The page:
Question bugging me lately: What is a Conservative? Or maybe the better question is: what is Conservative? I'm talking about ideals, philosophies, principles, convictions, you name it. What is it that makes someone or something conservative?
I'm asking this question for a good reason. I want to know the answer.
I'd like to announce that I'm doing a series on this topic and that my next several posts will be on that subject. But if you've read this blog much you know that's an unrealistic claim. I'll get distracted and run something else and then revisit this conundrum when it comes back up.
I'm going to compare two scenarios in this installment. I'm asking that you read both with an open mind and consider the consequences of each one. I'm not asking anyone to change one inch of what they believe. It's not an attempt to persuade anyone to change political factions. If anything, it is an opportunity to look at our own beliefs and shore them up stronger and give and honest assessment of what we do and do not accept in our worldview.
Dateline, last summer, Happiest Place on Earth, Walt Disney World, Epcot. The conundrum begins in the line waiting to board Mission Space-Green Team. My teammate is 9 years old and is opting for "less-intense" training. In the bigger picture we're visiting on the-weekend-that-shall-not-be-named in an attempt to find smaller crowds by visiting the parks not affected by the infamous event's planned activities. It has worked like a charm. All of the red-shirted event attendees are elsewhere and crowds are pretty light.
But then we get called into the staging area and we're waiting on Gary Sinise to come on our screen and give us our flight instructions. I notice that two teams over stands two men in red shirts and a little girl. My first thought is that the red-shirt event was scheduled for Magic Kingdom and it was odd to see them at Epcot. But then I realized that 1) Epcot is only a short monorail ride and a park hopper pass from Magic Kingdom and 2) I'm committing a primary-level Southern faux pas. Staring. Realizing the error of my way, I offer a polite smile and a nod of greeting to the poor guy that was obviously suffering from stage fright. But I couldn't help but notice that these two men were standing in line just like me. They were talking with their child, just like I was. It was nothing like the footage of the pride parades I'd seen on TV. Just a family waiting in line for a ride at Disney World. Not a family exactly like mine but interestingly similar.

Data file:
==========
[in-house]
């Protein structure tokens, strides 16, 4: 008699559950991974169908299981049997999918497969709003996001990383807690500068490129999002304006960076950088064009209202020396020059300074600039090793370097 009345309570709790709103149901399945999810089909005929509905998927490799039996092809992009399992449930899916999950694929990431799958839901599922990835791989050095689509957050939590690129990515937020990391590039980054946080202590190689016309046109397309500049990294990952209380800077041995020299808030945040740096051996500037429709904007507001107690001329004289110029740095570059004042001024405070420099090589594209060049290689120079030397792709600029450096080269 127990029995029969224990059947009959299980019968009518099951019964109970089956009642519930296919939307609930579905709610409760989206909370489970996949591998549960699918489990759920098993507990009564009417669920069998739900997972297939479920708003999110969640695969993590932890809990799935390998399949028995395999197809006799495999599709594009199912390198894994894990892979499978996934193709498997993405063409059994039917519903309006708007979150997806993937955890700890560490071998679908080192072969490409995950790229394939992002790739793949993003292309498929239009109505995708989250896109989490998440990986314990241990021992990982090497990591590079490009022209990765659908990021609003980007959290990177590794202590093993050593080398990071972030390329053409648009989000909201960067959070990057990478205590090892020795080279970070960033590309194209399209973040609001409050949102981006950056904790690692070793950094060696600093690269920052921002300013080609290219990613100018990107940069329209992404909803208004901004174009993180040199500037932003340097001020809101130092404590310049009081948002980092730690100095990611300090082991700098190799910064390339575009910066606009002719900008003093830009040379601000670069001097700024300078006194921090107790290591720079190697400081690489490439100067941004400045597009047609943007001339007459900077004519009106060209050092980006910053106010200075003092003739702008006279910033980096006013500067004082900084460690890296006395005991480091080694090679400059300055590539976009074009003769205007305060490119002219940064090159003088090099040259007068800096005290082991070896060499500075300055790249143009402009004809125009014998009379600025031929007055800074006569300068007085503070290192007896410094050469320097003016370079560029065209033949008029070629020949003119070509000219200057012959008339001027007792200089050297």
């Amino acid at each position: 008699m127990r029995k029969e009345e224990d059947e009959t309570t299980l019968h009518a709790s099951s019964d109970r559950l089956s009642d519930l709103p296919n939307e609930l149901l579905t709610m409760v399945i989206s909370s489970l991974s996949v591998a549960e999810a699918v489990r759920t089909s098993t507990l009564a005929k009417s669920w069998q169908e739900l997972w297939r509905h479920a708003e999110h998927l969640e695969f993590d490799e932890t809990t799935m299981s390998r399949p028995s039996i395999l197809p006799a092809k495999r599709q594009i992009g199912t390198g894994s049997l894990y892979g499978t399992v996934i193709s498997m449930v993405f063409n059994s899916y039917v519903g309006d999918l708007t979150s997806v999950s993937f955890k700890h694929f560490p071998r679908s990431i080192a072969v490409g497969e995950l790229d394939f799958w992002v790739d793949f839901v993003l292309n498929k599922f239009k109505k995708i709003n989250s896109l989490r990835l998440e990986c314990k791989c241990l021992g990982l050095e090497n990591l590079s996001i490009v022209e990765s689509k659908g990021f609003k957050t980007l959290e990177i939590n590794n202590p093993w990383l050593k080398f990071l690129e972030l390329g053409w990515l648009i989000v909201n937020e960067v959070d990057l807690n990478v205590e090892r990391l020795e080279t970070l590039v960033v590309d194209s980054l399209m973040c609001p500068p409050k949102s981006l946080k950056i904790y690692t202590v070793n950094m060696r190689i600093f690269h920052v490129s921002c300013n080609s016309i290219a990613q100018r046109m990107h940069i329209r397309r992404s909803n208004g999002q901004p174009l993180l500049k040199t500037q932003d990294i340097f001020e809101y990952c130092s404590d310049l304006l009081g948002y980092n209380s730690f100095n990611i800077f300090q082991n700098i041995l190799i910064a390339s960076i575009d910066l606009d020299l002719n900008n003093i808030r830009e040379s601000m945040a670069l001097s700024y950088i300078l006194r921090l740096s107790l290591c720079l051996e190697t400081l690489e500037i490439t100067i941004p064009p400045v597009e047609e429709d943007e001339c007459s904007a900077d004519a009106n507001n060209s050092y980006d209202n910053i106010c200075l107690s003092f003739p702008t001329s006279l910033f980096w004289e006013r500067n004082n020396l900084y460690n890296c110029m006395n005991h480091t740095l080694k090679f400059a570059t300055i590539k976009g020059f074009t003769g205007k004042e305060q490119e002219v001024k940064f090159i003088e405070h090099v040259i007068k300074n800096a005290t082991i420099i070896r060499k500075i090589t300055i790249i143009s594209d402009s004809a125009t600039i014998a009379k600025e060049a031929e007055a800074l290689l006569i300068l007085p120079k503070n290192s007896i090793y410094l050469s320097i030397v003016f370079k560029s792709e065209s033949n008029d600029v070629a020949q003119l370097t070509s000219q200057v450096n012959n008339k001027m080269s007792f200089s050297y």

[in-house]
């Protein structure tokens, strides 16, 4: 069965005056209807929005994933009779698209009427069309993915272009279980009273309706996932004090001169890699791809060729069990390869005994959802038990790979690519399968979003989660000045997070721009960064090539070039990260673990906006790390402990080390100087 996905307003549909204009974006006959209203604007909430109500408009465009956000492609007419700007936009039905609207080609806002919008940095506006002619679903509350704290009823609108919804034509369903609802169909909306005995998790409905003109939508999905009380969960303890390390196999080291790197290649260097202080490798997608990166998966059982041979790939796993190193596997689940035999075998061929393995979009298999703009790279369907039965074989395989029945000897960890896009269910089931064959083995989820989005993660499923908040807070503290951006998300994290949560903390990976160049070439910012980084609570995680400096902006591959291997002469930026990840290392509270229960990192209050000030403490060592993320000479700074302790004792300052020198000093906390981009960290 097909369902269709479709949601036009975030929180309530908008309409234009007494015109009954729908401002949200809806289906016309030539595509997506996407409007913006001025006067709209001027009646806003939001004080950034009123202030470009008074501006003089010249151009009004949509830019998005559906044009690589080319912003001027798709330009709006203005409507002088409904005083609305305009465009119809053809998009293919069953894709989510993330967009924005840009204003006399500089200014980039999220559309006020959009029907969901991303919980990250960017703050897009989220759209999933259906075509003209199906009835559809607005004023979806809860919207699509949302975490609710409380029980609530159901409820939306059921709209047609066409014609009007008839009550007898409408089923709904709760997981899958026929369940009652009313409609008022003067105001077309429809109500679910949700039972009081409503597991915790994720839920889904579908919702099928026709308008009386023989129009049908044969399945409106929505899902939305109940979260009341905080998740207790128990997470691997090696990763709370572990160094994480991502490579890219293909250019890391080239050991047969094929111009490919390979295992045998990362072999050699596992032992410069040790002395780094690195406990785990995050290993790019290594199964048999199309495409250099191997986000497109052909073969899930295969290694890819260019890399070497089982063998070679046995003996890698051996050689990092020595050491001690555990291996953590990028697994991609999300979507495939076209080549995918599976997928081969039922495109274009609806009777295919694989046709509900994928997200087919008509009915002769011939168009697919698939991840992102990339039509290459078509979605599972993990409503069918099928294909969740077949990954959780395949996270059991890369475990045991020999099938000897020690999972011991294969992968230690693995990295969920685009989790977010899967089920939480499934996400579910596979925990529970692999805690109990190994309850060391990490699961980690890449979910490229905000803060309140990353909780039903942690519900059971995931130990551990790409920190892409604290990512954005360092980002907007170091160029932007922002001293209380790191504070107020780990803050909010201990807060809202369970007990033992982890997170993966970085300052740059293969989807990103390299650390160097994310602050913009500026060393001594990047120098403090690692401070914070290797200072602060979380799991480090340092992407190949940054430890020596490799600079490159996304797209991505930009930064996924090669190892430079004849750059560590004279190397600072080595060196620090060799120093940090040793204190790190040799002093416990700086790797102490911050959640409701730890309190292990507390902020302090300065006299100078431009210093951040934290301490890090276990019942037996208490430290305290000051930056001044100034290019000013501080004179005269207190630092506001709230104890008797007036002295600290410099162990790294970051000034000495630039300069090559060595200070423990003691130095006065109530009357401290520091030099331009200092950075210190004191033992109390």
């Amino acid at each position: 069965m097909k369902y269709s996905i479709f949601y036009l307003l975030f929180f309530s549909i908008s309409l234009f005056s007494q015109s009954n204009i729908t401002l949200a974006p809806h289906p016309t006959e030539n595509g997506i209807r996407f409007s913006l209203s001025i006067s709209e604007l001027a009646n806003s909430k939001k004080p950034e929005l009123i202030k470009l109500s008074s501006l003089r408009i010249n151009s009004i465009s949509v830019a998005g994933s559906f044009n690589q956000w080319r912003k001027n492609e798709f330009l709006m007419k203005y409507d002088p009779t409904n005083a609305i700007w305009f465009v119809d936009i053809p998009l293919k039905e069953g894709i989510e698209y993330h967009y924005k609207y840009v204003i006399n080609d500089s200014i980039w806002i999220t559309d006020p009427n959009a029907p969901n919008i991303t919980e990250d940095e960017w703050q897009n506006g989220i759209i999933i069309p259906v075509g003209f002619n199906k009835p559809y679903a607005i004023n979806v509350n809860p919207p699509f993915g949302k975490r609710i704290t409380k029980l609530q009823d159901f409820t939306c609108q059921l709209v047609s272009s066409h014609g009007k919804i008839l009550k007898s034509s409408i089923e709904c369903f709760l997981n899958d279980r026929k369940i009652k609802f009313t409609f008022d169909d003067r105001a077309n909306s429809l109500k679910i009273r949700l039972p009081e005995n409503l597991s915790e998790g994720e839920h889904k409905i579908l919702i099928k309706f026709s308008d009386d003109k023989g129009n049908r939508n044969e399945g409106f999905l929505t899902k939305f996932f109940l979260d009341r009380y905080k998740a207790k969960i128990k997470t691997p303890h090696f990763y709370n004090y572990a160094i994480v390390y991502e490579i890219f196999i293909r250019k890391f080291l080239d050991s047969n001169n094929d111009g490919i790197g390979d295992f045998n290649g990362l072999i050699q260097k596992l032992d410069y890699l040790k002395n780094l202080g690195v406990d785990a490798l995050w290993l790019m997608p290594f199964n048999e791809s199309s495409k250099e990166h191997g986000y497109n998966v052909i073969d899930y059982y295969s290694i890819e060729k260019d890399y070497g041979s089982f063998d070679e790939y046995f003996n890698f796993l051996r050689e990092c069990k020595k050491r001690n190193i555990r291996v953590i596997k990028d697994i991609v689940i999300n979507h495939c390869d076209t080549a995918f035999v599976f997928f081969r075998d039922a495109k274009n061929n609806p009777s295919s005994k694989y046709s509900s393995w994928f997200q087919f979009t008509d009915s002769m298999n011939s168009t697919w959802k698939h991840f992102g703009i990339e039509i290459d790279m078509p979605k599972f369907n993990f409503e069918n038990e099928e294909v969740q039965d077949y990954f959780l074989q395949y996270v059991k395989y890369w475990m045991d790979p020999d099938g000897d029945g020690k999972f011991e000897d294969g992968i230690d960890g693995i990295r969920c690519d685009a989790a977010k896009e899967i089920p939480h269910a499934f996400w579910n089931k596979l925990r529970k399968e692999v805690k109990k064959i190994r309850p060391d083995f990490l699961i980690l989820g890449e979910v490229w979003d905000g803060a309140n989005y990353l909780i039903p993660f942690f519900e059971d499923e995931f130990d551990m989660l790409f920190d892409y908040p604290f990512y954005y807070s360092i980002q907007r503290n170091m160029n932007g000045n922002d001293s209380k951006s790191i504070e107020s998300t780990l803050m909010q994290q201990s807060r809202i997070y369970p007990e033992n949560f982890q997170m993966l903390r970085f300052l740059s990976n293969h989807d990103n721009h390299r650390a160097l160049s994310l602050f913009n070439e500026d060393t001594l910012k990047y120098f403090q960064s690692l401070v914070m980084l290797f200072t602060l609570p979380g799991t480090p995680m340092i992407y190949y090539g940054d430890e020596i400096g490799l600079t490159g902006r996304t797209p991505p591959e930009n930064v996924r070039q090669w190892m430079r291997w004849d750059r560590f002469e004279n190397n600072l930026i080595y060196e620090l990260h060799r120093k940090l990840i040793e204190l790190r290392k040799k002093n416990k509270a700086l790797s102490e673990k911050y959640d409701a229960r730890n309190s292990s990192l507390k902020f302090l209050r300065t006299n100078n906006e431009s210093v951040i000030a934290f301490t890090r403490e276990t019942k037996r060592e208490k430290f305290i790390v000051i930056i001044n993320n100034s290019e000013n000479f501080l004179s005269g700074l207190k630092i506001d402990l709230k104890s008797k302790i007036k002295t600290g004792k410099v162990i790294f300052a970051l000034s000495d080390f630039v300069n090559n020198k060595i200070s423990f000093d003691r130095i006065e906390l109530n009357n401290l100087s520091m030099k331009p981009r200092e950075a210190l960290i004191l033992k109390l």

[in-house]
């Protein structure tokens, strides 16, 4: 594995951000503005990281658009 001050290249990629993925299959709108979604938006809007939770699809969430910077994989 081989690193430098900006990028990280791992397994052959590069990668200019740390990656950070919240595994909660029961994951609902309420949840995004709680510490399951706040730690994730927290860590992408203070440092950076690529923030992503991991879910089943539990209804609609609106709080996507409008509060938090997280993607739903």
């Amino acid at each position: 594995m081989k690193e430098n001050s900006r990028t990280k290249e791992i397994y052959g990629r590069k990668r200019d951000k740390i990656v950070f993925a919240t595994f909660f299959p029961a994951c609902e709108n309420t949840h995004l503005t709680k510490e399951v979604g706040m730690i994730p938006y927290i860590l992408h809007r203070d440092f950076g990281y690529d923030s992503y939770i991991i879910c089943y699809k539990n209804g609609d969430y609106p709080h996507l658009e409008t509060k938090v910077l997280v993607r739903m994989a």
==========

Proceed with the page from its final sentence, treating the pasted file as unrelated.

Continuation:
Fast forward about seven months.
My wife and I have escaped the real world for a romantic weekend getaway to, you guessed it, Happiest Place on Earth, Walt Disney World, Epcot. For this part of the conundrum we're at the Morocco Pavilion at the World Showcase - what Google Maps tells me is a 0.7 mile 13-minute walk from the first event.
The situation seems farther away than that.